March 29, 2013
The Lancet reports on the role of diplomacy in U.S. global health efforts, highlighting a recent appearance by Ambassador Eric Goosby, head of the U.S. State Department's Office of Global Health Diplomacy and the U.S. Global AIDS Coordinator, at a town hall forum at the Kaiser Family Foundation in Washington, D.C. Goosby "said the Office of Global Health Diplomacy will work to sustain U.S.-funded health programs in partner countries," according to the journal. "That is best realized through the highest level dialogue in these countries with leadership," Goosby said, adding, "The kind of huge diplomatic tool chest that is out there will try to support, amplify, and sustain these discussions ... to better ensure their permanence, basically, to save more lives," the journal writes.
"The focus on diplomacy comes at a time when the U.S. budget crisis has slowed down the rate of spending on global health programs, Jennifer Kates, Kaiser's vice president and director of global health and HIV policy, tells The Lancet," the journal writes. In addition to funding, The Lancet discusses the importance of country ownership to the sustainability of global health programs and how the U.S. government aims to use diplomacy to engage further with country leadership. The article includes additional comments from Goosby and Kates; Amanda Glassman, director of global health policy and senior fellow at the Center for Global Development; and Bob Chapman, director of U.S. government and multilateral global health advocacy at the American Cancer Society Cancer Action Network (Jaffe, 3/30). The Lancet also includes an audio news file featuring an interview with Goosby (Mohamedi/David, 3/29).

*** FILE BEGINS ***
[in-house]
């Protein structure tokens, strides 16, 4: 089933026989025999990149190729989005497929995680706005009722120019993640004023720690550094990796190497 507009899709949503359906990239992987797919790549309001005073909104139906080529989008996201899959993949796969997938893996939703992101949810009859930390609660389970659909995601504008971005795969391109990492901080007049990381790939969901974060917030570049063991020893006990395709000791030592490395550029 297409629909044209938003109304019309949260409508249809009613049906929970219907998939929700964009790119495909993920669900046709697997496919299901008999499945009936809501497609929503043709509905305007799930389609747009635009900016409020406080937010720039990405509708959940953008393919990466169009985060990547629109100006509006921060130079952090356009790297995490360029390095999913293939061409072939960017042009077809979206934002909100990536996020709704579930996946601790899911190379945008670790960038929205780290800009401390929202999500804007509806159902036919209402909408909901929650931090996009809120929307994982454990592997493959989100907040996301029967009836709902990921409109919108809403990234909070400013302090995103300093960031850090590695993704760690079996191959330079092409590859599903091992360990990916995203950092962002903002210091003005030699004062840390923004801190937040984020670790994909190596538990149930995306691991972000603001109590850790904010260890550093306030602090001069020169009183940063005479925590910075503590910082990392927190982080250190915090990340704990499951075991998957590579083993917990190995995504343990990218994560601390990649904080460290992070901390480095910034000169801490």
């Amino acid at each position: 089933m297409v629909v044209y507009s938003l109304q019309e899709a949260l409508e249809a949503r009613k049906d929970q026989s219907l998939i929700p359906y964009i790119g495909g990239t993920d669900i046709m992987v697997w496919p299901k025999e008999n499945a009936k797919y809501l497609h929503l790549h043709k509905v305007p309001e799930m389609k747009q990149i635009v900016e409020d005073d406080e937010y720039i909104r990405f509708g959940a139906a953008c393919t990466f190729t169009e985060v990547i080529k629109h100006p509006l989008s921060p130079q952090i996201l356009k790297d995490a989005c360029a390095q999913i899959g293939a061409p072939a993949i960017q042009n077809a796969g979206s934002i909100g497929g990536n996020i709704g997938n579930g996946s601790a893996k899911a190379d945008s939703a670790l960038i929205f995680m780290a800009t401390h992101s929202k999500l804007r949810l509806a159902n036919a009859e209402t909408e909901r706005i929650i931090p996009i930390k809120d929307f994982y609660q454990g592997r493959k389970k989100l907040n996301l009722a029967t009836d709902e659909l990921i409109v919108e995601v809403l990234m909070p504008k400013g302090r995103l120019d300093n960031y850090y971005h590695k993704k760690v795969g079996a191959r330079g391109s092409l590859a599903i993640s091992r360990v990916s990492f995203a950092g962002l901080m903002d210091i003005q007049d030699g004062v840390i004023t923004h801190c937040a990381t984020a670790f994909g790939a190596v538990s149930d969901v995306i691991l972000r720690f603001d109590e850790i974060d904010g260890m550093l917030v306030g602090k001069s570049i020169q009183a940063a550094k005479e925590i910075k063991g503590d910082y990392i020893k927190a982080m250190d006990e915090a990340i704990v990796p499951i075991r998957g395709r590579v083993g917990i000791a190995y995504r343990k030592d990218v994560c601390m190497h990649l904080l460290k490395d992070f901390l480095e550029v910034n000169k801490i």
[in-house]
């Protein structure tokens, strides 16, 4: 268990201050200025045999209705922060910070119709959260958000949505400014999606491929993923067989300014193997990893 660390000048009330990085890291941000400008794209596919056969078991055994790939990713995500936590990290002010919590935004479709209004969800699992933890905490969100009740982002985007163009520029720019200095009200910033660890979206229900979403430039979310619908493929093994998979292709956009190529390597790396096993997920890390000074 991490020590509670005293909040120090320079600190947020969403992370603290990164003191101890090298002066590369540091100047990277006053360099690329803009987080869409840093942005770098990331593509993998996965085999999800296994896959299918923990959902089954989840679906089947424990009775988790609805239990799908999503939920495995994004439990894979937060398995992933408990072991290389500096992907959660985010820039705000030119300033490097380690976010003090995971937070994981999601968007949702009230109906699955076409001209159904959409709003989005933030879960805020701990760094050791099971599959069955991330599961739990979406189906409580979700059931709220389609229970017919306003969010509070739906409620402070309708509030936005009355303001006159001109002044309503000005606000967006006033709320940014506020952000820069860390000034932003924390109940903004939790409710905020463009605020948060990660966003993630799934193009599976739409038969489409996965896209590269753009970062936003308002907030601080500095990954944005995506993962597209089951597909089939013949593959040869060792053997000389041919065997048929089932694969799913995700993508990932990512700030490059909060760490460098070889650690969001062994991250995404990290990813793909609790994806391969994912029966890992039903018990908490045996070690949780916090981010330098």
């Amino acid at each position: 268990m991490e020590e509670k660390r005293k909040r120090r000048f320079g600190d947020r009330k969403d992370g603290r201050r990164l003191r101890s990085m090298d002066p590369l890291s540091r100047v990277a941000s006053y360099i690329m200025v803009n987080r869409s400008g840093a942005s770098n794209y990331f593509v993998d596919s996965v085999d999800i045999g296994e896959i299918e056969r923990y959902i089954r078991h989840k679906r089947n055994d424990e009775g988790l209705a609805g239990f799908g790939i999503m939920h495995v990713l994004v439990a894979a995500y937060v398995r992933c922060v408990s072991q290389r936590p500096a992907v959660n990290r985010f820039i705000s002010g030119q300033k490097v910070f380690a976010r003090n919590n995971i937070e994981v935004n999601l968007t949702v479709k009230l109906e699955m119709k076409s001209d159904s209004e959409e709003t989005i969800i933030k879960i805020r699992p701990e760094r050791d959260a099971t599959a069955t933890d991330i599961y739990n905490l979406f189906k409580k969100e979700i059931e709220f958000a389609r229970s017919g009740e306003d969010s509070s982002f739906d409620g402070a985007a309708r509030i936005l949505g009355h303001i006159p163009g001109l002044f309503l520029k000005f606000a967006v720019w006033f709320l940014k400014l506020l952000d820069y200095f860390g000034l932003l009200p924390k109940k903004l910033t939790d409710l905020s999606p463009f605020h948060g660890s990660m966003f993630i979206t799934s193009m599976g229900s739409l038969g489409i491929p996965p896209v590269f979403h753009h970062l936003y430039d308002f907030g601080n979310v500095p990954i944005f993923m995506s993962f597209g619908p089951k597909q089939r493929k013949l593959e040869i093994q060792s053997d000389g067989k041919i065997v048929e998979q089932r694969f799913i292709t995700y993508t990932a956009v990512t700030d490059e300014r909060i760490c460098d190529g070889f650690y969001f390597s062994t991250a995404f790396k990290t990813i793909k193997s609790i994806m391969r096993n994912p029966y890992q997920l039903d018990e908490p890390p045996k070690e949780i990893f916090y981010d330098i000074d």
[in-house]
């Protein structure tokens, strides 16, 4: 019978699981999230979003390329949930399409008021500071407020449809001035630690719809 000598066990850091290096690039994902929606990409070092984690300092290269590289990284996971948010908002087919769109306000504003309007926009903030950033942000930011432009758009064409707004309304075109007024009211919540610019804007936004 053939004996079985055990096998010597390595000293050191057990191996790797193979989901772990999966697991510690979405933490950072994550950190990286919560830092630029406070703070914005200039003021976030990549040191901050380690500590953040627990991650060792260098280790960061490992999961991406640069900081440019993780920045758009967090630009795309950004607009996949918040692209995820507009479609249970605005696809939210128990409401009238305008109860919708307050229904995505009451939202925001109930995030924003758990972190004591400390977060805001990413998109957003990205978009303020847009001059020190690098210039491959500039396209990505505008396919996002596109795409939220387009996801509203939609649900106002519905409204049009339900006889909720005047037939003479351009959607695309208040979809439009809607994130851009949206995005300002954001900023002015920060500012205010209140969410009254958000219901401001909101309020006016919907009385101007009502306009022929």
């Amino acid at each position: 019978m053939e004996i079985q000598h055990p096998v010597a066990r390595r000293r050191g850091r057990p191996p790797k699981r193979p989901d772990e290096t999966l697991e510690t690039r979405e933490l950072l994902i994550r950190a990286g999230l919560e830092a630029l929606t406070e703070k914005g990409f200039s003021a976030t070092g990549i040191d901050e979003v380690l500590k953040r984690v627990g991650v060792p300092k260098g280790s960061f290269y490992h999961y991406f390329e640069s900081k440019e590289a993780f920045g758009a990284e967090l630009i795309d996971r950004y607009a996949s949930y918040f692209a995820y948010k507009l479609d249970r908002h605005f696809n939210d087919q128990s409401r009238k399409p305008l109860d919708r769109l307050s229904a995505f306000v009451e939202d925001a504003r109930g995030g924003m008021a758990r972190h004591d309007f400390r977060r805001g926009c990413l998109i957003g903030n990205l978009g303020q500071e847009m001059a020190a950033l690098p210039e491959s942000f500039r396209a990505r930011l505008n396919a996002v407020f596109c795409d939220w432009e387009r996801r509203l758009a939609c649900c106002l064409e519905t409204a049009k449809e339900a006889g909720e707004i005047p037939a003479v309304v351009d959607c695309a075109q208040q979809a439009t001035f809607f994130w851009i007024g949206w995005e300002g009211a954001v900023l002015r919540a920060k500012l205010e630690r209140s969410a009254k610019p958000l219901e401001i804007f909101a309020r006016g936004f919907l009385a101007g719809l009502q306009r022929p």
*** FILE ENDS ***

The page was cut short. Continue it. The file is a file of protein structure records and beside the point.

This information was reprinted from kff.org with permission from the Henry J. Kaiser Family Foundation. You can view the entire Kaiser Daily Global Health Policy Report, search the archives, and sign up for email delivery. © Henry J. Kaiser Family Foundation. All rights reserved.